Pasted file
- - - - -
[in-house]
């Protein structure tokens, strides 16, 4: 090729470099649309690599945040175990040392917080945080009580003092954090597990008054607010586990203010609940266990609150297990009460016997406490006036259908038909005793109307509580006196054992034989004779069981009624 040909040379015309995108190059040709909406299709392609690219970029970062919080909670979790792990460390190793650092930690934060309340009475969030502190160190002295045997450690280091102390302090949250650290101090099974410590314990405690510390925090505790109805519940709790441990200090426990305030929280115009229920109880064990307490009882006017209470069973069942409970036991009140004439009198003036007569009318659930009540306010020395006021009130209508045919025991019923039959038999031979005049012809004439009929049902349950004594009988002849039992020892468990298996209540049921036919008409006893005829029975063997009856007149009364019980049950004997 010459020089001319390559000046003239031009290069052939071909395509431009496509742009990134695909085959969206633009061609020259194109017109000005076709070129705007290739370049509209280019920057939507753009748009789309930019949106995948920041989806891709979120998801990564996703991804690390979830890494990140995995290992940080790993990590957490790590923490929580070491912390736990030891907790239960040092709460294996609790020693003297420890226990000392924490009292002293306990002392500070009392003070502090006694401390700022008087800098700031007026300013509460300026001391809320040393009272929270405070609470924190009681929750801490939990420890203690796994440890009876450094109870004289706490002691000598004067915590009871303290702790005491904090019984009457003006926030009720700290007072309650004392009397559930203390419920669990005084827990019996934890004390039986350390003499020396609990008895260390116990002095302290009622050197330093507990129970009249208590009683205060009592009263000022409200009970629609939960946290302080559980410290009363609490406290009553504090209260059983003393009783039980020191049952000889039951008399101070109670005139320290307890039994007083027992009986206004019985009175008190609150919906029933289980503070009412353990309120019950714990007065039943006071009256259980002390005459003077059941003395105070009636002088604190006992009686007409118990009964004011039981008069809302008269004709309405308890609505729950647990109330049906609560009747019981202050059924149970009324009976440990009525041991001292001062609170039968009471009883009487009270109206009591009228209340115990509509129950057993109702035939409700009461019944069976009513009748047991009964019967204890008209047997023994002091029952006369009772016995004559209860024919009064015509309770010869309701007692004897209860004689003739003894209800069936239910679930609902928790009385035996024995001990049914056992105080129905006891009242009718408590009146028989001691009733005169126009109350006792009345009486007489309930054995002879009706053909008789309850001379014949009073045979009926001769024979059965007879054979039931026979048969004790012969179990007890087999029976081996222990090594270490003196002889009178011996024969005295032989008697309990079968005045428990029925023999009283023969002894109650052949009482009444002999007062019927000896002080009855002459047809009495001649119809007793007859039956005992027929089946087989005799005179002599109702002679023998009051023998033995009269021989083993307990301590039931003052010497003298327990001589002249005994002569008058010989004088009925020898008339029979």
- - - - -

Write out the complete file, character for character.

[in-house]
């Protein structure tokens, strides 16, 4: 090729470099649309690599945040175990040392917080945080009580003092954090597990008054607010586990203010609940266990609150297990009460016997406490006036259908038909005793109307509580006196054992034989004779069981009624 040909040379015309995108190059040709909406299709392609690219970029970062919080909670979790792990460390190793650092930690934060309340009475969030502190160190002295045997450690280091102390302090949250650290101090099974410590314990405690510390925090505790109805519940709790441990200090426990305030929280115009229920109880064990307490009882006017209470069973069942409970036991009140004439009198003036007569009318659930009540306010020395006021009130209508045919025991019923039959038999031979005049012809004439009929049902349950004594009988002849039992020892468990298996209540049921036919008409006893005829029975063997009856007149009364019980049950004997 010459020089001319390559000046003239031009290069052939071909395509431009496509742009990134695909085959969206633009061609020259194109017109000005076709070129705007290739370049509209280019920057939507753009748009789309930019949106995948920041989806891709979120998801990564996703991804690390979830890494990140995995290992940080790993990590957490790590923490929580070491912390736990030891907790239960040092709460294996609790020693003297420890226990000392924490009292002293306990002392500070009392003070502090006694401390700022008087800098700031007026300013509460300026001391809320040393009272929270405070609470924190009681929750801490939990420890203690796994440890009876450094109870004289706490002691000598004067915590009871303290702790005491904090019984009457003006926030009720700290007072309650004392009397559930203390419920669990005084827990019996934890004390039986350390003499020396609990008895260390116990002095302290009622050197330093507990129970009249208590009683205060009592009263000022409200009970629609939960946290302080559980410290009363609490406290009553504090209260059983003393009783039980020191049952000889039951008399101070109670005139320290307890039994007083027992009986206004019985009175008190609150919906029933289980503070009412353990309120019950714990007065039943006071009256259980002390005459003077059941003395105070009636002088604190006992009686007409118990009964004011039981008069809302008269004709309405308890609505729950647990109330049906609560009747019981202050059924149970009324009976440990009525041991001292001062609170039968009471009883009487009270109206009591009228209340115990509509129950057993109702035939409700009461019944069976009513009748047991009964019967204890008209047997023994002091029952006369009772016995004559209860024919009064015509309770010869309701007692004897209860004689003739003894209800069936239910679930609902928790009385035996024995001990049914056992105080129905006891009242009718408590009146028989001691009733005169126009109350006792009345009486007489309930054995002879009706053909008789309850001379014949009073045979009926001769024979059965007879054979039931026979048969004790012969179990007890087999029976081996222990090594270490003196002889009178011996024969005295032989008697309990079968005045428990029925023999009283023969002894109650052949009482009444002999007062019927000896002080009855002459047809009495001649119809007793007859039956005992027929089946087989005799005179002599109702002679023998009051023998033995009269021989083993307990301590039931003052010497003298327990001589002249005994002569008058010989004088009925020898008339029979």